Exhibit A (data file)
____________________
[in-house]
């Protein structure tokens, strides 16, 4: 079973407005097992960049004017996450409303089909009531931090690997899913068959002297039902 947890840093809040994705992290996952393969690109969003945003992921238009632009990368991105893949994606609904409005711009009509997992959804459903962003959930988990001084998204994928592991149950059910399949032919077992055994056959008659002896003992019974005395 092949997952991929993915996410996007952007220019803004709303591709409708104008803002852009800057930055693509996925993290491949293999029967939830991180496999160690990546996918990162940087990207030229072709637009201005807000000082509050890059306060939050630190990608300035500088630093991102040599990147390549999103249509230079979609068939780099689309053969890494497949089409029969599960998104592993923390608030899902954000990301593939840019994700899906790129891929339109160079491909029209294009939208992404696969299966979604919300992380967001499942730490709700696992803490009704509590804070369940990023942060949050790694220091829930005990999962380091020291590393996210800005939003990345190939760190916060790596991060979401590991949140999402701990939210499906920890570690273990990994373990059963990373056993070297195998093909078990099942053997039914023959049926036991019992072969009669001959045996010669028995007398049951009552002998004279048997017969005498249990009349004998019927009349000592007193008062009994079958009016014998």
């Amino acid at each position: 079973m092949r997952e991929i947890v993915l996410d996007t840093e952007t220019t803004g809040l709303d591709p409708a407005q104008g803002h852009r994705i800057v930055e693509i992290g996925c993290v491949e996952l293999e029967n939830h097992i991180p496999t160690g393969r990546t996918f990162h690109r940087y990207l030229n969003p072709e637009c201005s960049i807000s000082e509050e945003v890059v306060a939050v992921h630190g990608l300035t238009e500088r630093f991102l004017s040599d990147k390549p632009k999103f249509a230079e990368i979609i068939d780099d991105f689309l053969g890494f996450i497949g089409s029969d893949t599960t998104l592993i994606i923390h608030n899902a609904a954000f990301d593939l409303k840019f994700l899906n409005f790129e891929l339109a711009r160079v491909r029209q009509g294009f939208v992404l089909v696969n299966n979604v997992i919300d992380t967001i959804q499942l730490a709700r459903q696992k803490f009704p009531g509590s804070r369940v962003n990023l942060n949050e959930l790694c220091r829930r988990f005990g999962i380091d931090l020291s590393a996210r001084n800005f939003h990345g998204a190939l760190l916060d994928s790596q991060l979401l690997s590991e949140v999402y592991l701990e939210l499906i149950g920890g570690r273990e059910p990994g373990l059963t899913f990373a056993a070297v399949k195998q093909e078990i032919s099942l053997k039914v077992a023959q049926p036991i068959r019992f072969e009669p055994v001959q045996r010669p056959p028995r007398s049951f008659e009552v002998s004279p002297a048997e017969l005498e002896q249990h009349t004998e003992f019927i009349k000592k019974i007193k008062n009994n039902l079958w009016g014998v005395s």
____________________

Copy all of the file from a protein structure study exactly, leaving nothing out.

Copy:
[in-house]
């Protein structure tokens, strides 16, 4: 079973407005097992960049004017996450409303089909009531931090690997899913068959002297039902 947890840093809040994705992290996952393969690109969003945003992921238009632009990368991105893949994606609904409005711009009509997992959804459903962003959930988990001084998204994928592991149950059910399949032919077992055994056959008659002896003992019974005395 092949997952991929993915996410996007952007220019803004709303591709409708104008803002852009800057930055693509996925993290491949293999029967939830991180496999160690990546996918990162940087990207030229072709637009201005807000000082509050890059306060939050630190990608300035500088630093991102040599990147390549999103249509230079979609068939780099689309053969890494497949089409029969599960998104592993923390608030899902954000990301593939840019994700899906790129891929339109160079491909029209294009939208992404696969299966979604919300992380967001499942730490709700696992803490009704509590804070369940990023942060949050790694220091829930005990999962380091020291590393996210800005939003990345190939760190916060790596991060979401590991949140999402701990939210499906920890570690273990990994373990059963990373056993070297195998093909078990099942053997039914023959049926036991019992072969009669001959045996010669028995007398049951009552002998004279048997017969005498249990009349004998019927009349000592007193008062009994079958009016014998």
């Amino acid at each position: 079973m092949r997952e991929i947890v993915l996410d996007t840093e952007t220019t803004g809040l709303d591709p409708a407005q104008g803002h852009r994705i800057v930055e693509i992290g996925c993290v491949e996952l293999e029967n939830h097992i991180p496999t160690g393969r990546t996918f990162h690109r940087y990207l030229n969003p072709e637009c201005s960049i807000s000082e509050e945003v890059v306060a939050v992921h630190g990608l300035t238009e500088r630093f991102l004017s040599d990147k390549p632009k999103f249509a230079e990368i979609i068939d780099d991105f689309l053969g890494f996450i497949g089409s029969d893949t599960t998104l592993i994606i923390h608030n899902a609904a954000f990301d593939l409303k840019f994700l899906n409005f790129e891929l339109a711009r160079v491909r029209q009509g294009f939208v992404l089909v696969n299966n979604v997992i919300d992380t967001i959804q499942l730490a709700r459903q696992k803490f009704p009531g509590s804070r369940v962003n990023l942060n949050e959930l790694c220091r829930r988990f005990g999962i380091d931090l020291s590393a996210r001084n800005f939003h990345g998204a190939l760190l916060d994928s790596q991060l979401l690997s590991e949140v999402y592991l701990e939210l499906i149950g920890g570690r273990e059910p990994g373990l059963t899913f990373a056993a070297v399949k195998q093909e078990i032919s099942l053997k039914v077992a023959q049926p036991i068959r019992f072969e009669p055994v001959q045996r010669p056959p028995r007398s049951f008659e009552v002998s004279p002297a048997e017969l005498e002896q249990h009349t004998e003992f019927i009349k000592k019974i007193k008062n009994n039902l079958w009016g014998v005395s």